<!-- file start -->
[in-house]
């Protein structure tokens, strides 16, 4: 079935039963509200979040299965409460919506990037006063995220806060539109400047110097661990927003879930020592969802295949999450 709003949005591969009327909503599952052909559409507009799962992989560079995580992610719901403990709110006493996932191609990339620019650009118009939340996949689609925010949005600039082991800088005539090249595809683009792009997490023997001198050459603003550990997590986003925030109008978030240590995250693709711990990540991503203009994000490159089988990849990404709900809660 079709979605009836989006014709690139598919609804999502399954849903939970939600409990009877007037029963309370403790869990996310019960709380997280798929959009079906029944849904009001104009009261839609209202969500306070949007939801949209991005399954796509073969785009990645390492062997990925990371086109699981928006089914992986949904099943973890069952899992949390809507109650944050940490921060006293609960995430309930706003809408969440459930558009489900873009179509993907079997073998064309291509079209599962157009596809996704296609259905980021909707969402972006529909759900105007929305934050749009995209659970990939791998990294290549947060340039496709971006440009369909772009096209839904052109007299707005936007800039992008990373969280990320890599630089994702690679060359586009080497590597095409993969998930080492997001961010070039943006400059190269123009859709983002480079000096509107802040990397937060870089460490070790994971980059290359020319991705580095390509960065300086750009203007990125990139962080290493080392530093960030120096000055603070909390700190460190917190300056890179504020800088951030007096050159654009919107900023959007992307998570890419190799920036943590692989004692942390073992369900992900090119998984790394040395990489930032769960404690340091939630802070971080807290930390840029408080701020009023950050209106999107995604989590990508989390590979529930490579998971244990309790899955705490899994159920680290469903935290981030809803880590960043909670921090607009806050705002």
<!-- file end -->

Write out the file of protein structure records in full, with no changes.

[in-house]
């Protein structure tokens, strides 16, 4: 079935039963509200979040299965409460919506990037006063995220806060539109400047110097661990927003879930020592969802295949999450 709003949005591969009327909503599952052909559409507009799962992989560079995580992610719901403990709110006493996932191609990339620019650009118009939340996949689609925010949005600039082991800088005539090249595809683009792009997490023997001198050459603003550990997590986003925030109008978030240590995250693709711990990540991503203009994000490159089988990849990404709900809660 079709979605009836989006014709690139598919609804999502399954849903939970939600409990009877007037029963309370403790869990996310019960709380997280798929959009079906029944849904009001104009009261839609209202969500306070949007939801949209991005399954796509073969785009990645390492062997990925990371086109699981928006089914992986949904099943973890069952899992949390809507109650944050940490921060006293609960995430309930706003809408969440459930558009489900873009179509993907079997073998064309291509079209599962157009596809996704296609259905980021909707969402972006529909759900105007929305934050749009995209659970990939791998990294290549947060340039496709971006440009369909772009096209839904052109007299707005936007800039992008990373969280990320890599630089994702690679060359586009080497590597095409993969998930080492997001961010070039943006400059190269123009859709983002480079000096509107802040990397937060870089460490070790994971980059290359020319991705580095390509960065300086750009203007990125990139962080290493080392530093960030120096000055603070909390700190460190917190300056890179504020800088951030007096050159654009919107900023959007992307998570890419190799920036943590692989004692942390073992369900992900090119998984790394040395990489930032769960404690340091939630802070971080807290930390840029408080701020009023950050209106999107995604989590990508989390590979529930490579998971244990309790899955705490899994159920680290469903935290981030809803880590960043909670921090607009806050705002």